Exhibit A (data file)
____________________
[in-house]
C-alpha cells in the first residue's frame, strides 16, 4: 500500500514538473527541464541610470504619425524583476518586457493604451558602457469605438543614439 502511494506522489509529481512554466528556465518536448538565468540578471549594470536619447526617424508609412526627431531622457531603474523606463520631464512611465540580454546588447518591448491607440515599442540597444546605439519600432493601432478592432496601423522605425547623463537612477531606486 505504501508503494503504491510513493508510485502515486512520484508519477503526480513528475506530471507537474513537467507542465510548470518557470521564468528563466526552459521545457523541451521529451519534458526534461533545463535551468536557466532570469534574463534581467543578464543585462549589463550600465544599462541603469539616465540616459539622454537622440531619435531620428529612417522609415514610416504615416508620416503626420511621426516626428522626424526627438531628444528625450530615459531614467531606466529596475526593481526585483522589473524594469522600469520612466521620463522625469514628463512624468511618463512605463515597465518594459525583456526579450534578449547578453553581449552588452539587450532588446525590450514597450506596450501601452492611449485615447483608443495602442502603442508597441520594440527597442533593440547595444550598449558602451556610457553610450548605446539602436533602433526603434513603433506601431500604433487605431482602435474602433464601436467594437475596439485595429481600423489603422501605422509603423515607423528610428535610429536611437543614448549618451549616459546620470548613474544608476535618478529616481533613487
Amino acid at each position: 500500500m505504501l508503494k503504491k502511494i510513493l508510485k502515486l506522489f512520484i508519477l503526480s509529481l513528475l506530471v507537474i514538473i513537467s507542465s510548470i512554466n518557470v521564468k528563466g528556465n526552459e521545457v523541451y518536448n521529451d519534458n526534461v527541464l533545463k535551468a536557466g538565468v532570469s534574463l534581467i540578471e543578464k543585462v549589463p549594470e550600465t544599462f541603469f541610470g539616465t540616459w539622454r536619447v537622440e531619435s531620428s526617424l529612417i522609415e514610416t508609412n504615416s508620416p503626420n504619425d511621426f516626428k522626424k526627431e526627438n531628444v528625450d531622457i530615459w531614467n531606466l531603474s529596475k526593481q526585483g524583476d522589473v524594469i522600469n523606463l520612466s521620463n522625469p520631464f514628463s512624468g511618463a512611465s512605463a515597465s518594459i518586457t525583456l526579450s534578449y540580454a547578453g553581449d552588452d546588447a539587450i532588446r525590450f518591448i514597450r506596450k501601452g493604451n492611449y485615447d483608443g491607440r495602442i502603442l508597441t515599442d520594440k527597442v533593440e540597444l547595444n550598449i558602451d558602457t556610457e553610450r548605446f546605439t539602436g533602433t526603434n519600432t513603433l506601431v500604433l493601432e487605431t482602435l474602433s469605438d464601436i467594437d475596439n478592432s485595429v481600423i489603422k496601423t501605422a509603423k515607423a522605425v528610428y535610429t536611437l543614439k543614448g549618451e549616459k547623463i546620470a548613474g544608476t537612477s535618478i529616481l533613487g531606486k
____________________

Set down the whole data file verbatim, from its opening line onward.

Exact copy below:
[in-house]
C-alpha cells in the first residue's frame, strides 16, 4: 500500500514538473527541464541610470504619425524583476518586457493604451558602457469605438543614439 502511494506522489509529481512554466528556465518536448538565468540578471549594470536619447526617424508609412526627431531622457531603474523606463520631464512611465540580454546588447518591448491607440515599442540597444546605439519600432493601432478592432496601423522605425547623463537612477531606486 505504501508503494503504491510513493508510485502515486512520484508519477503526480513528475506530471507537474513537467507542465510548470518557470521564468528563466526552459521545457523541451521529451519534458526534461533545463535551468536557466532570469534574463534581467543578464543585462549589463550600465544599462541603469539616465540616459539622454537622440531619435531620428529612417522609415514610416504615416508620416503626420511621426516626428522626424526627438531628444528625450530615459531614467531606466529596475526593481526585483522589473524594469522600469520612466521620463522625469514628463512624468511618463512605463515597465518594459525583456526579450534578449547578453553581449552588452539587450532588446525590450514597450506596450501601452492611449485615447483608443495602442502603442508597441520594440527597442533593440547595444550598449558602451556610457553610450548605446539602436533602433526603434513603433506601431500604433487605431482602435474602433464601436467594437475596439485595429481600423489603422501605422509603423515607423528610428535610429536611437543614448549618451549616459546620470548613474544608476535618478529616481533613487
Amino acid at each position: 500500500m505504501l508503494k503504491k502511494i510513493l508510485k502515486l506522489f512520484i508519477l503526480s509529481l513528475l506530471v507537474i514538473i513537467s507542465s510548470i512554466n518557470v521564468k528563466g528556465n526552459e521545457v523541451y518536448n521529451d519534458n526534461v527541464l533545463k535551468a536557466g538565468v532570469s534574463l534581467i540578471e543578464k543585462v549589463p549594470e550600465t544599462f541603469f541610470g539616465t540616459w539622454r536619447v537622440e531619435s531620428s526617424l529612417i522609415e514610416t508609412n504615416s508620416p503626420n504619425d511621426f516626428k522626424k526627431e526627438n531628444v528625450d531622457i530615459w531614467n531606466l531603474s529596475k526593481q526585483g524583476d522589473v524594469i522600469n523606463l520612466s521620463n522625469p520631464f514628463s512624468g511618463a512611465s512605463a515597465s518594459i518586457t525583456l526579450s534578449y540580454a547578453g553581449d552588452d546588447a539587450i532588446r525590450f518591448i514597450r506596450k501601452g493604451n492611449y485615447d483608443g491607440r495602442i502603442l508597441t515599442d520594440k527597442v533593440e540597444l547595444n550598449i558602451d558602457t556610457e553610450r548605446f546605439t539602436g533602433t526603434n519600432t513603433l506601431v500604433l493601432e487605431t482602435l474602433s469605438d464601436i467594437d475596439n478592432s485595429v481600423i489603422k496601423t501605422a509603423k515607423a522605425v528610428y535610429t536611437l543614439k543614448g549618451e549616459k547623463i546620470a548613474g544608476t537612477s535618478i529616481l533613487g531606486k